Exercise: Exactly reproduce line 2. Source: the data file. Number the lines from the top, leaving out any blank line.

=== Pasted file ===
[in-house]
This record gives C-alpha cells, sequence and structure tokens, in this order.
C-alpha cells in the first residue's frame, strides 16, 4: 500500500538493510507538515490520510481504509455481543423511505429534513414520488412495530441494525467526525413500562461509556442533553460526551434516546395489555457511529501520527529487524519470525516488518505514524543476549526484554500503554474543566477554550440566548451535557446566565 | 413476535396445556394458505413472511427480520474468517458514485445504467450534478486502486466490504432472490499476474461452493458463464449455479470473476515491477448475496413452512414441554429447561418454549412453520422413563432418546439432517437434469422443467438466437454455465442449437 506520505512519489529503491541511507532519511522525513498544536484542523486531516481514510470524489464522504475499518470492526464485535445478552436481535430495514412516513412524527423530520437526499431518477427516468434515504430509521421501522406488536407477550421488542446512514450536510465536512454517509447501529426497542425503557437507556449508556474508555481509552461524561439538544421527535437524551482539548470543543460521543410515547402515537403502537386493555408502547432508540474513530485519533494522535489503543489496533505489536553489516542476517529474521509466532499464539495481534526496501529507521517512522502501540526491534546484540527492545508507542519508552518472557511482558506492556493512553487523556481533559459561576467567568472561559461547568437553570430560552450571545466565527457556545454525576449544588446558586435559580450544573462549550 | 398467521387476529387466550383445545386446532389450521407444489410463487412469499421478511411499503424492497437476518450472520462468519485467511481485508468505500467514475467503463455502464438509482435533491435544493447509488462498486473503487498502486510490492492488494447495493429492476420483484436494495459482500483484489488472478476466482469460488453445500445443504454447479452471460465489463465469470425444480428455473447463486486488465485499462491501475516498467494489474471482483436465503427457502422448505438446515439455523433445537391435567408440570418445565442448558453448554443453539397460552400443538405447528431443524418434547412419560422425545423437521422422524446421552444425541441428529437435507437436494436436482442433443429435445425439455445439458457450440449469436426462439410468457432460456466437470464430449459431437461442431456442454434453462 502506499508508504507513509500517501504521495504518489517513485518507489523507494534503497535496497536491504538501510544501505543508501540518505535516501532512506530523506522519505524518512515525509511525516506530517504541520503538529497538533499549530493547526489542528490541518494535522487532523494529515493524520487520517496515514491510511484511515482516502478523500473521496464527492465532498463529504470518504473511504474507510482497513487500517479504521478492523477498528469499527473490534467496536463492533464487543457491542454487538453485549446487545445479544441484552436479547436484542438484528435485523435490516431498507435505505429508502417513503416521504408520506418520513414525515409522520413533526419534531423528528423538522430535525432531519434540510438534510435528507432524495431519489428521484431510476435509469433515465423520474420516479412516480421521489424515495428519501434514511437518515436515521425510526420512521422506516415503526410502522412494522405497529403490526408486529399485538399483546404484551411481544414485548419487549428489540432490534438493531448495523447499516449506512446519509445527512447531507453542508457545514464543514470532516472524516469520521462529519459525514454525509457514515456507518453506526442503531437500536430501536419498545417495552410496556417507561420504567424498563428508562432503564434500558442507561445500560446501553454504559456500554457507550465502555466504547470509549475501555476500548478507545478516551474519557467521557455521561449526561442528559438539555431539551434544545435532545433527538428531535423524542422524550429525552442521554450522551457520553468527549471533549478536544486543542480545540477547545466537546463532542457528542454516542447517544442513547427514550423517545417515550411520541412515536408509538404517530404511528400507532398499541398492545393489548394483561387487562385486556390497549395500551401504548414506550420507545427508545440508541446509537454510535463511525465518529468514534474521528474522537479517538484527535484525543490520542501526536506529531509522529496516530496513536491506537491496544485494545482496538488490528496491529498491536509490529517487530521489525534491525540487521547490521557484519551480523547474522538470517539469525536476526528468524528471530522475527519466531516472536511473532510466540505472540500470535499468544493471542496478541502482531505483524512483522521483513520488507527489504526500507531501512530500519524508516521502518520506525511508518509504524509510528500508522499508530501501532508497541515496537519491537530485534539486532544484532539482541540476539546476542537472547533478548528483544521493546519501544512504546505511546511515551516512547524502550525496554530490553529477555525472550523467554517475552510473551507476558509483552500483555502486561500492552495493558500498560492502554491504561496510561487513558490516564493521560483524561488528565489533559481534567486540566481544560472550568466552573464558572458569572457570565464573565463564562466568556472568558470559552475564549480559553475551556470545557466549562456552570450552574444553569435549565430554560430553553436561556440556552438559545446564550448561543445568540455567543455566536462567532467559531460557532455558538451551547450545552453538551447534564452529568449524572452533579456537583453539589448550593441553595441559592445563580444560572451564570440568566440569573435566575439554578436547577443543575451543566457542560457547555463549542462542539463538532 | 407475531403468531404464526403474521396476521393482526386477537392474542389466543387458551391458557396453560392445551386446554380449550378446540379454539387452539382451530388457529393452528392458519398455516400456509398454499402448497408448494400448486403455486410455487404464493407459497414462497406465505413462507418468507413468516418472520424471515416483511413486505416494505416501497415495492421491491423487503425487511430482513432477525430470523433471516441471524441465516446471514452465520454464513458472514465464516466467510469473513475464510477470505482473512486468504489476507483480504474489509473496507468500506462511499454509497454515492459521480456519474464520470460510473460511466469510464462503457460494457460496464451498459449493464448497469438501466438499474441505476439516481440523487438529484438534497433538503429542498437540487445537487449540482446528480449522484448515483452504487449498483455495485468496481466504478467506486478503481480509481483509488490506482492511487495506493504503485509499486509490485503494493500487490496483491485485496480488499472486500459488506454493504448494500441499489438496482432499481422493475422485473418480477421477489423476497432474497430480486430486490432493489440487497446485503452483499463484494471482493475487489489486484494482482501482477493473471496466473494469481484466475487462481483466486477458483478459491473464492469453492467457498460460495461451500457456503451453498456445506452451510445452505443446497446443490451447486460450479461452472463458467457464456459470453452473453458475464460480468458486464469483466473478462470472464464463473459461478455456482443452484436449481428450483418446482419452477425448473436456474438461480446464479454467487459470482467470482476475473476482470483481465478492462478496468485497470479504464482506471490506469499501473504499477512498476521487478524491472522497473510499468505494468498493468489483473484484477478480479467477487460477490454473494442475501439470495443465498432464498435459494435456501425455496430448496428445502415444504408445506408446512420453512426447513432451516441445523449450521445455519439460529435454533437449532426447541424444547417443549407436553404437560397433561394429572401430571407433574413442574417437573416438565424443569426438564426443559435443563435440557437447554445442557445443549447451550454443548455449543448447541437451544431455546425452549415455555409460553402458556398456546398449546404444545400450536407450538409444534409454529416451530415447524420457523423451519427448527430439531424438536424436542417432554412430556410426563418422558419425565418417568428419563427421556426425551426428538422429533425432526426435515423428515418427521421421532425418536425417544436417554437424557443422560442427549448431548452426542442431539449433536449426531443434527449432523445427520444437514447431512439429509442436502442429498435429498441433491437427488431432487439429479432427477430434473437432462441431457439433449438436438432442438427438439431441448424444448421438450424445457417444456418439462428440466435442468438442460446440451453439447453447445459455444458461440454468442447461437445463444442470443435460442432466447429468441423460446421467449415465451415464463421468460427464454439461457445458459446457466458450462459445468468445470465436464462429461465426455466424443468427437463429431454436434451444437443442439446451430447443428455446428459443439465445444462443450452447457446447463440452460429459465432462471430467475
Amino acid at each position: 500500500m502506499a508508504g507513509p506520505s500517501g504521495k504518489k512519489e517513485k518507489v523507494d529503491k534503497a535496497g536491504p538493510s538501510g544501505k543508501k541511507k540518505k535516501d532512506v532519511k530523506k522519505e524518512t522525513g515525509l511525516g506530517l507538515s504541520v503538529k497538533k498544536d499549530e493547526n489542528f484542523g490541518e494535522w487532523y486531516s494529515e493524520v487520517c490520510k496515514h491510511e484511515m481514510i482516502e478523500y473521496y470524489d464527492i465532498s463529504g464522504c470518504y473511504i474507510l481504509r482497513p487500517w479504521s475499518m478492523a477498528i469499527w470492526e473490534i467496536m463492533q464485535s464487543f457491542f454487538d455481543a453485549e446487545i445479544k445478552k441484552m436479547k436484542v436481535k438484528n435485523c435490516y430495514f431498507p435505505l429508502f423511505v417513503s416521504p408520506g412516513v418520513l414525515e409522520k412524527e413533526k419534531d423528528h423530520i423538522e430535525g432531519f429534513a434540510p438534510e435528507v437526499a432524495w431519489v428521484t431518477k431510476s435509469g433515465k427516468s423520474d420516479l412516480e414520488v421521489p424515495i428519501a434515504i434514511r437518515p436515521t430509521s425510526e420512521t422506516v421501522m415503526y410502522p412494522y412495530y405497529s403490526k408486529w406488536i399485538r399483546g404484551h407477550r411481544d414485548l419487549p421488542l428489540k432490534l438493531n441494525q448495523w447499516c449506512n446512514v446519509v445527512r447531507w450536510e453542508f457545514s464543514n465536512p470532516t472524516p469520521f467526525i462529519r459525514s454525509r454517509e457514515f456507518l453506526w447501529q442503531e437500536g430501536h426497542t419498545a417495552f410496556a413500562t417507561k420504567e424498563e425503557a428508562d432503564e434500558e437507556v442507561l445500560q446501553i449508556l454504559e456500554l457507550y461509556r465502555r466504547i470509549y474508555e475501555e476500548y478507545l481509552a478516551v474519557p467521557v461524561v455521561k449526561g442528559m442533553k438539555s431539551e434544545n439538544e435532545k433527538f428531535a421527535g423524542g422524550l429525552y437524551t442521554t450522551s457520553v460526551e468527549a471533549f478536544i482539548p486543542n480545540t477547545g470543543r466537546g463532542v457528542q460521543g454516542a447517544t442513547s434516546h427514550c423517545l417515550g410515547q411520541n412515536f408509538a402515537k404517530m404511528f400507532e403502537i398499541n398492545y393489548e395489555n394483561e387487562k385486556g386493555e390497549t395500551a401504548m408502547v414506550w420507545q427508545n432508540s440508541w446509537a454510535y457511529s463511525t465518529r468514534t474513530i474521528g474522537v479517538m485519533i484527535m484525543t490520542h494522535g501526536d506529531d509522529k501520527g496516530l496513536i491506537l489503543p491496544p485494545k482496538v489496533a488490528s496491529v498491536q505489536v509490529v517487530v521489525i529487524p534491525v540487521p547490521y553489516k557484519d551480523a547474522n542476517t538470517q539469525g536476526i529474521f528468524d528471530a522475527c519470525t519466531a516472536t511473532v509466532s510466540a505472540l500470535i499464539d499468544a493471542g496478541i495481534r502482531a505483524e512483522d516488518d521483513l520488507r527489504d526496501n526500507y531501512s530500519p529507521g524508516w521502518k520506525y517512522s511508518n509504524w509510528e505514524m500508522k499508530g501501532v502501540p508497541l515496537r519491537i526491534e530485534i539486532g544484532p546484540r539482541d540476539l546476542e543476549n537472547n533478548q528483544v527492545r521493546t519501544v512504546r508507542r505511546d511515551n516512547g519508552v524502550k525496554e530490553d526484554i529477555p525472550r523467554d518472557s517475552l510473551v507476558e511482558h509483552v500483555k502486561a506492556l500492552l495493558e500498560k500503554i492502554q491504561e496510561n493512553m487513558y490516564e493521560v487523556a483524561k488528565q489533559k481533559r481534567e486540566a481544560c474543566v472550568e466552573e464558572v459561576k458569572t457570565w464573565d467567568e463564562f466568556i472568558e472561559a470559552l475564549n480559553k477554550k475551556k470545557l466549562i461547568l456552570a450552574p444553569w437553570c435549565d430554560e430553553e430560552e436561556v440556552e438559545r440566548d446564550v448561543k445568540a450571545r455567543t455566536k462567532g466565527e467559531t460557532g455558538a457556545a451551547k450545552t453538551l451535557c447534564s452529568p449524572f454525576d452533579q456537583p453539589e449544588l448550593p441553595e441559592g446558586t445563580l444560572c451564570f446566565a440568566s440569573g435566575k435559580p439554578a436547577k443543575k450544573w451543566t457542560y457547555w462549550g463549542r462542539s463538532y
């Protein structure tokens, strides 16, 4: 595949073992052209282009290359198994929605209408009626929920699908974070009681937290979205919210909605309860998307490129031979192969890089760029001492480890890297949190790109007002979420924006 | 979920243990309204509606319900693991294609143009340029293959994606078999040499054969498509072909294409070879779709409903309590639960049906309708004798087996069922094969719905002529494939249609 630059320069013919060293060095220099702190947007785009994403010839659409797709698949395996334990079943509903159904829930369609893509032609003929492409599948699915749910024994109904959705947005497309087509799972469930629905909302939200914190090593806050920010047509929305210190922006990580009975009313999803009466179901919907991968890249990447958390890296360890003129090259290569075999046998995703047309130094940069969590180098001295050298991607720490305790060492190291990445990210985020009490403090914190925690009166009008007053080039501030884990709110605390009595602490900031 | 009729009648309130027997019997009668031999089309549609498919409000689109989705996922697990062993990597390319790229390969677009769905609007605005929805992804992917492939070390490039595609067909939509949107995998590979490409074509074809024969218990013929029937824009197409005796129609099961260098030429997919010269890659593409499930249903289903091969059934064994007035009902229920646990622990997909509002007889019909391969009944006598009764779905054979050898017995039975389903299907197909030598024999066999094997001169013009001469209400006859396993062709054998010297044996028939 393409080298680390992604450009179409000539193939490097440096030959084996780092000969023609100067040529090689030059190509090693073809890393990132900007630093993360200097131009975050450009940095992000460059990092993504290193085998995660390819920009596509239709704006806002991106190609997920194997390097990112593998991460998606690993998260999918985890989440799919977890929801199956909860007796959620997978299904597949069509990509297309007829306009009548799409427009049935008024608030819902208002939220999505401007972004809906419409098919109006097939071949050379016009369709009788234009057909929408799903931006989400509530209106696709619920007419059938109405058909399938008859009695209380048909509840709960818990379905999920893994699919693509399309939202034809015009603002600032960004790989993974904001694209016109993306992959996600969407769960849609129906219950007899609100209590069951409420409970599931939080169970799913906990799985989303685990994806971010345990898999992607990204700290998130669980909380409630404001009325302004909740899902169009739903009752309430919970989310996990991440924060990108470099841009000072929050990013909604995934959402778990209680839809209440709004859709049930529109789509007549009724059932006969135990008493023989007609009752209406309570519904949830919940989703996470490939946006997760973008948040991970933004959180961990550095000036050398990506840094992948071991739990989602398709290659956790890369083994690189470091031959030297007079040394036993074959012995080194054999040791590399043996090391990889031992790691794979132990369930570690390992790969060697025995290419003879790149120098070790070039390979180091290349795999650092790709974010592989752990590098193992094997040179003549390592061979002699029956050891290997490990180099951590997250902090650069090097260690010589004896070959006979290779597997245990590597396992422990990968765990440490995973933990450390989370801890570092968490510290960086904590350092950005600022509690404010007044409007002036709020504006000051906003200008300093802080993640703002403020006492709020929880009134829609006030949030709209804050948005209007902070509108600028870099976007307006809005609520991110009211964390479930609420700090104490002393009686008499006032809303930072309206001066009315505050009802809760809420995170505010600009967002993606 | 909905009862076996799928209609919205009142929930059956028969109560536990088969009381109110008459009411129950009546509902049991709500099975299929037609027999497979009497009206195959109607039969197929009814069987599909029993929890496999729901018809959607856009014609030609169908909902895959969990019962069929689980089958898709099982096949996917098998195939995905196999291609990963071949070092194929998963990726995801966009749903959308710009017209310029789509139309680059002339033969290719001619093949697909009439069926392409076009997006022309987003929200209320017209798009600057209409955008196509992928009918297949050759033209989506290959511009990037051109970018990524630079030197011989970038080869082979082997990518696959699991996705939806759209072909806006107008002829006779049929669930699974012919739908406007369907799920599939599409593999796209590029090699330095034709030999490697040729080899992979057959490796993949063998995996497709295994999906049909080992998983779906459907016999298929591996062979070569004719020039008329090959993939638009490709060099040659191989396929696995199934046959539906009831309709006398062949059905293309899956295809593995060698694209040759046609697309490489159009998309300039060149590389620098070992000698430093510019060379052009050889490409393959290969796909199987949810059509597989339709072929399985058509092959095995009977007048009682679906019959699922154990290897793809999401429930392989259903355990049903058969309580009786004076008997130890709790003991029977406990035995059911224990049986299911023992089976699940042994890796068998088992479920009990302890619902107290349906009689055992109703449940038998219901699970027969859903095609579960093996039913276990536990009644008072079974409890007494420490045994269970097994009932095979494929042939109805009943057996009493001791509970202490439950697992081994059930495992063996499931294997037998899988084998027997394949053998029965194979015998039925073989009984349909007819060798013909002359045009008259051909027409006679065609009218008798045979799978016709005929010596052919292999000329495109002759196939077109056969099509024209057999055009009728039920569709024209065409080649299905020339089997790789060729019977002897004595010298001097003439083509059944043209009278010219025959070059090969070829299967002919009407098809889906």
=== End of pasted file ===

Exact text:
This record gives C-alpha cells, sequence and structure tokens, in this order.